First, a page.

I recently watched a stage production of The Miracle Worker here at the U. As someone who has seen productions of this play as well as the film, I confess I went with trepidation in my heart and ennui in my soul: why are they trotting out this old warhorse? Ugh.
The acting was, of course, uneven--something from which U productions everywhere suffer--and the dialogue today sounds particularly clunky. That said, this production put a new spin on the old story by using a screen backdrop. (Thankfully this choice didn't stem from the erroneous belief that technology is needed on the contemporary stage.) The screen was used to open up Helen Keller's world.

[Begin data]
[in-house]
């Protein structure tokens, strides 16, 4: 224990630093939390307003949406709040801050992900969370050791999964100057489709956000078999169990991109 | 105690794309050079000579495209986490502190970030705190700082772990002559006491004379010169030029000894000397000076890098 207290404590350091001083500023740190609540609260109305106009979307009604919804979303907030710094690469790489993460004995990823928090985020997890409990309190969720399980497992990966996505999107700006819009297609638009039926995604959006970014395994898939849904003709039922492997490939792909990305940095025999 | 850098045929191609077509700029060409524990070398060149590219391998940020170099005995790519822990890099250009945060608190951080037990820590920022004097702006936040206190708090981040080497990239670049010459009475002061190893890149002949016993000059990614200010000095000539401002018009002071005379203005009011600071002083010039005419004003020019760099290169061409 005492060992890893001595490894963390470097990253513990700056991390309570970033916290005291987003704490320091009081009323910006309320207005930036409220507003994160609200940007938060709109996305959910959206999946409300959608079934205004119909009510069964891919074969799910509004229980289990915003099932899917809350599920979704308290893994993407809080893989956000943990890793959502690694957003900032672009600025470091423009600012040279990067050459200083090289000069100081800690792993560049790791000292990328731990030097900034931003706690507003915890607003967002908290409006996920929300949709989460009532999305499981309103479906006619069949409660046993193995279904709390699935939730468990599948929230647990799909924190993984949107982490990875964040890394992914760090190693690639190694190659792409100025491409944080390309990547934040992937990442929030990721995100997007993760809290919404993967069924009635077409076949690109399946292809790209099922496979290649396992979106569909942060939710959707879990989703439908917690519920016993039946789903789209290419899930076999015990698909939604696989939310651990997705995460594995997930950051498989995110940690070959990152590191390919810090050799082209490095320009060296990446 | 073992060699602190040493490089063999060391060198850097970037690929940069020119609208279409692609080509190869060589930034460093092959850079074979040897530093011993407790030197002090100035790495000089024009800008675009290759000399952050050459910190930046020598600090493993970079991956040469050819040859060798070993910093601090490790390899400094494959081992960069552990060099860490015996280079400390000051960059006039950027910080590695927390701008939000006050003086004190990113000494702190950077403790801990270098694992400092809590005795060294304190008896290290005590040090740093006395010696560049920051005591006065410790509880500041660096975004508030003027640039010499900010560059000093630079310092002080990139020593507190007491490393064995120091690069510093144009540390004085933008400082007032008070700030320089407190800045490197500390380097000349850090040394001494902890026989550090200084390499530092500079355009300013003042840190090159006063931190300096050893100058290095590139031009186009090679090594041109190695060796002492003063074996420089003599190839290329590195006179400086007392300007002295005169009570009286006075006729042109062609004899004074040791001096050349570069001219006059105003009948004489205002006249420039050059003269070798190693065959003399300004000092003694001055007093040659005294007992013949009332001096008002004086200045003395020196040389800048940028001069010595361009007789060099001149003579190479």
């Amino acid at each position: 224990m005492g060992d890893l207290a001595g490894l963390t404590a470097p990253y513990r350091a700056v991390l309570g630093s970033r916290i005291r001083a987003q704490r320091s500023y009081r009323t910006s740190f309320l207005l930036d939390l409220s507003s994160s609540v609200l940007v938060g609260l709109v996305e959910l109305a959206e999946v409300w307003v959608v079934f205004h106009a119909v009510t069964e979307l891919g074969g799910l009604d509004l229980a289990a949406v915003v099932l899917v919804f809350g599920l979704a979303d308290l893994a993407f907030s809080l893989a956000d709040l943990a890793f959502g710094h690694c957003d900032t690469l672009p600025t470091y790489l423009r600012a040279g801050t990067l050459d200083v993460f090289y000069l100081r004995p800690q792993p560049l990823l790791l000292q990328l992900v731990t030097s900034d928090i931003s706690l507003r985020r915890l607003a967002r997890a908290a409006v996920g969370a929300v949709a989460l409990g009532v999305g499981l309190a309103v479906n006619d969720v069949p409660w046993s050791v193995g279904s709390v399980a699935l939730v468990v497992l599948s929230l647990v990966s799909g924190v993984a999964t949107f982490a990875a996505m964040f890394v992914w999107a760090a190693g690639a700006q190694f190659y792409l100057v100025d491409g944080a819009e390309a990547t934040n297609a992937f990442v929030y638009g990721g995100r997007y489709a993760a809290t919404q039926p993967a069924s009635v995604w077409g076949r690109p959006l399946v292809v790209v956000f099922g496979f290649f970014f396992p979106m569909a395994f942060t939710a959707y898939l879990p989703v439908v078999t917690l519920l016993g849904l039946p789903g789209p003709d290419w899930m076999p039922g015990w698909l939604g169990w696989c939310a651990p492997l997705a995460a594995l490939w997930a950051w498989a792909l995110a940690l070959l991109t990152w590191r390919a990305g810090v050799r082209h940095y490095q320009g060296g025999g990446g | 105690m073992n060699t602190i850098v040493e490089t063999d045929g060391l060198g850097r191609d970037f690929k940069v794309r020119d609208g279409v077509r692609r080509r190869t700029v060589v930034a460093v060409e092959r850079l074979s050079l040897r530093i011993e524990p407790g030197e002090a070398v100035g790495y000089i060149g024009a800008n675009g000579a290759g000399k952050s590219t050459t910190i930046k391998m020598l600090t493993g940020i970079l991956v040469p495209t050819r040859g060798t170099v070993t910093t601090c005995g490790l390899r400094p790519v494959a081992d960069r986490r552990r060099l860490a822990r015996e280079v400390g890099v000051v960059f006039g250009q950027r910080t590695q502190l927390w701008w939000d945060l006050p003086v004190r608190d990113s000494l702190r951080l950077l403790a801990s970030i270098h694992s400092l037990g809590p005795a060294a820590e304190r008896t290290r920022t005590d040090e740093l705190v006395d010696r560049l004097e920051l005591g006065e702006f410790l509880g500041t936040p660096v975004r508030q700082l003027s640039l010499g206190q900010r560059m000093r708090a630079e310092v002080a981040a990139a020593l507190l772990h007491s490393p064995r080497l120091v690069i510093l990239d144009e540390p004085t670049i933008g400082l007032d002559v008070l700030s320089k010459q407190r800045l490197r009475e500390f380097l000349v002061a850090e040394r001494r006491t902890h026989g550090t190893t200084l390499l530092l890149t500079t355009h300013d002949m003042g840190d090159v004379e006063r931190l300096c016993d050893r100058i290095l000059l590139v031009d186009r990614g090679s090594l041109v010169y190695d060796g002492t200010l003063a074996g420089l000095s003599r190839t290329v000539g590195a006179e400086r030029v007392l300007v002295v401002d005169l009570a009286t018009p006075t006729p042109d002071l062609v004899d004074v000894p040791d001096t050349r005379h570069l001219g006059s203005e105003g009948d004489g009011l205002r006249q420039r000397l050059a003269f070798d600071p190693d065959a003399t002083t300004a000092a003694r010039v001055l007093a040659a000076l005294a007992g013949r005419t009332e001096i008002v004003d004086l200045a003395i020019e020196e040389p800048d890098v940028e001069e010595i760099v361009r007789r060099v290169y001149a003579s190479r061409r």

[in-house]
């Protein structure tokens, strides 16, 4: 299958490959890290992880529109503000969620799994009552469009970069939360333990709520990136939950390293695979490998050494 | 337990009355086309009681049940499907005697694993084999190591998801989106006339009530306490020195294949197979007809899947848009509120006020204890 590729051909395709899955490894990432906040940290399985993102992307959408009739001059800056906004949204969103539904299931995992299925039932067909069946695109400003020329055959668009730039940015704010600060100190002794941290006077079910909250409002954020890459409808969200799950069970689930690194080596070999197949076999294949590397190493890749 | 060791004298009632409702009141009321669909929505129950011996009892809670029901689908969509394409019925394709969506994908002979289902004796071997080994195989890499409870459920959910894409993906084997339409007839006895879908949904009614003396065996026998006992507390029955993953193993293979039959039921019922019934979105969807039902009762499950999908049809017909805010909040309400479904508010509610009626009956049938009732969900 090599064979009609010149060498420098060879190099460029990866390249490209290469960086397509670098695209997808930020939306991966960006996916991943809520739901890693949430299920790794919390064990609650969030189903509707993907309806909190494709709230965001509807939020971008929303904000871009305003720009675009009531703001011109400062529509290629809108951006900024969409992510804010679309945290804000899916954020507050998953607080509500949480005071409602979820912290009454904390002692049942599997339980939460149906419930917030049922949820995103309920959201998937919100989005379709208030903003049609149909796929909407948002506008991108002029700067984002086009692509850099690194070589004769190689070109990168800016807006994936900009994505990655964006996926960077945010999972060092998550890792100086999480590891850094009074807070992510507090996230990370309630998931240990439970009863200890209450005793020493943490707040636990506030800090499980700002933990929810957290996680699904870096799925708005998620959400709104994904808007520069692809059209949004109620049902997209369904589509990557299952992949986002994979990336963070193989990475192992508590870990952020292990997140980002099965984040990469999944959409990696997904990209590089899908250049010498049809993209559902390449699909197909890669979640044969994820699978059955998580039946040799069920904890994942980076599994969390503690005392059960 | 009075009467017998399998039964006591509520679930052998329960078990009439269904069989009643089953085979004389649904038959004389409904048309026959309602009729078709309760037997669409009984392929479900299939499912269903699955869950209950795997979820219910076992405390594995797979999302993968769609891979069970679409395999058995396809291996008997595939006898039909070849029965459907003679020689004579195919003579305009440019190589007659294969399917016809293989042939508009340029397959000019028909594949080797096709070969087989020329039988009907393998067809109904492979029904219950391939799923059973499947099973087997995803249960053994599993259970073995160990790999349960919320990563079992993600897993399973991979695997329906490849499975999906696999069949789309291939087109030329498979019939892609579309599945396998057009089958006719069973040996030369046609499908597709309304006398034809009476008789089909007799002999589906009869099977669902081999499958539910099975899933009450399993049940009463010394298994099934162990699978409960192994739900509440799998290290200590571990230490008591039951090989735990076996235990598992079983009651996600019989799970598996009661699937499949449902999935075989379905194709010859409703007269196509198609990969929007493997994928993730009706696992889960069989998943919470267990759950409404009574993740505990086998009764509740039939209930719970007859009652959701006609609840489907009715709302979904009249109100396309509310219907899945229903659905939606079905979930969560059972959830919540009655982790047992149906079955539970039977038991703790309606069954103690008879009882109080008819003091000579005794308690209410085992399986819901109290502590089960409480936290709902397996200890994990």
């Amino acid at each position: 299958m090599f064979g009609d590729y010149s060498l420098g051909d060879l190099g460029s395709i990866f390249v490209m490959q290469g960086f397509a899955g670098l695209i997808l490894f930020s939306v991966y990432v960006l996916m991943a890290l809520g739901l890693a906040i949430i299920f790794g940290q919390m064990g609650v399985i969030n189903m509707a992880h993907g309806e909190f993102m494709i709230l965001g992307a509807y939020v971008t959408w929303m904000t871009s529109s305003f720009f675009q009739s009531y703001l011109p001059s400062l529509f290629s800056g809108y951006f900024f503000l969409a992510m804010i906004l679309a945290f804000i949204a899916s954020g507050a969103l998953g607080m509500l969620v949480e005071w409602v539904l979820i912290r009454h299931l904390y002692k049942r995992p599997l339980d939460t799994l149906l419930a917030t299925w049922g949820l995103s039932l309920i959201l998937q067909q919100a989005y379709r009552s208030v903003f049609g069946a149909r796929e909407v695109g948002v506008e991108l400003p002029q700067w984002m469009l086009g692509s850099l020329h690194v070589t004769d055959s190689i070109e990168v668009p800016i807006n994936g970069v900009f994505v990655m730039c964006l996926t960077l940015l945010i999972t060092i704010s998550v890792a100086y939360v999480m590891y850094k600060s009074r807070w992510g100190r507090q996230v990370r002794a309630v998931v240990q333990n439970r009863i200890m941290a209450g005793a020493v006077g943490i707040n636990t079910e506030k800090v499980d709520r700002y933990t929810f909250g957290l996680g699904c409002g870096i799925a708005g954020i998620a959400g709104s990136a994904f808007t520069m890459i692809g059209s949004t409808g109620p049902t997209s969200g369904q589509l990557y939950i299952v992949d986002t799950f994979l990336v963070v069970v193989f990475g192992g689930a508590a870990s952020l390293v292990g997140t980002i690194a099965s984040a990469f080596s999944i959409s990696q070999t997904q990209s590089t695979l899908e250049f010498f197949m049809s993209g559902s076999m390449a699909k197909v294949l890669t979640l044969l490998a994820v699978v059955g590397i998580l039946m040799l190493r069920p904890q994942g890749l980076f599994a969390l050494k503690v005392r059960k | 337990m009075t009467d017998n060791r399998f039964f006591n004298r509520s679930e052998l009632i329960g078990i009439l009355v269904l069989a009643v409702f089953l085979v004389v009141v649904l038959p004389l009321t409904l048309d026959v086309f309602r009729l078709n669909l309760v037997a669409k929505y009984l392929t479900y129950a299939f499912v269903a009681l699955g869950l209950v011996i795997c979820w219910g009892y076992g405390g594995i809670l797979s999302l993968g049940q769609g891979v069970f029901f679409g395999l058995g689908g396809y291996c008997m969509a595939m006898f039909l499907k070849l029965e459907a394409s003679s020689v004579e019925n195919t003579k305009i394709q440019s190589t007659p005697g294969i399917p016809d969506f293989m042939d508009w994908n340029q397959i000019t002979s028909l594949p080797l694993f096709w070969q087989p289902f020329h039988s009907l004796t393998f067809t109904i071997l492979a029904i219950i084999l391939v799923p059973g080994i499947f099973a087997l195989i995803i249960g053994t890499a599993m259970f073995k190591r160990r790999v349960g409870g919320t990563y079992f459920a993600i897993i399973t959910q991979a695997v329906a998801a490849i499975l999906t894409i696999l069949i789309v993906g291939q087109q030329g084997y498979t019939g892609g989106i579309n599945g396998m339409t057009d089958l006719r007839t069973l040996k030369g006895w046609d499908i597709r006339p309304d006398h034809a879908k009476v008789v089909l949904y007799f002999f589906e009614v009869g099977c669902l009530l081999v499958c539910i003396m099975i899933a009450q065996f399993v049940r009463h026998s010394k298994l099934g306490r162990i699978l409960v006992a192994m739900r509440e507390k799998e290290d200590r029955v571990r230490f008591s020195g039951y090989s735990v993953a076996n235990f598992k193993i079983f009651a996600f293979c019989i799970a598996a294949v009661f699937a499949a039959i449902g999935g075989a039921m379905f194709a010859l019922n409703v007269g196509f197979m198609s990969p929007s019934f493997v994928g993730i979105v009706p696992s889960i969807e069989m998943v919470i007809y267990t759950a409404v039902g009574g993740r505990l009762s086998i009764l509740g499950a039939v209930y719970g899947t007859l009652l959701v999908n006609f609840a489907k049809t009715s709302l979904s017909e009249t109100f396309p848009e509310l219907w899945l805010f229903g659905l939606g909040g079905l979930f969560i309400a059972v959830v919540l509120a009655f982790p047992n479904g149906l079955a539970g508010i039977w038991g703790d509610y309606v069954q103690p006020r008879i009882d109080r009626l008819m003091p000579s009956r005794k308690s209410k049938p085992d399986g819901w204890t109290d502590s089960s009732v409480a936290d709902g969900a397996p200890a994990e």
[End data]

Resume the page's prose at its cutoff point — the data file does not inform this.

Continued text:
Three types of screen projections were used. The standard "scenery" projection worked well by fading into what it was--background. The "symbolism" screens, however, of combination locks and keyholes were heavy-handed and distracting. But then there were these wonderful "hand-speech" projections. When Sullivan would sign on Keller's hand, this signing was enlarged on the screen behind them. I've always wondered what it might be like to have someone sign on my open palm, and now, for the first time, I could translate, thanks to a large visual, what this sensation might be. I could almost feel the signing on my skin. Until technology can create the sense of touch for an audience, I applaud the attempt to achieve it, ironically, through our eyes.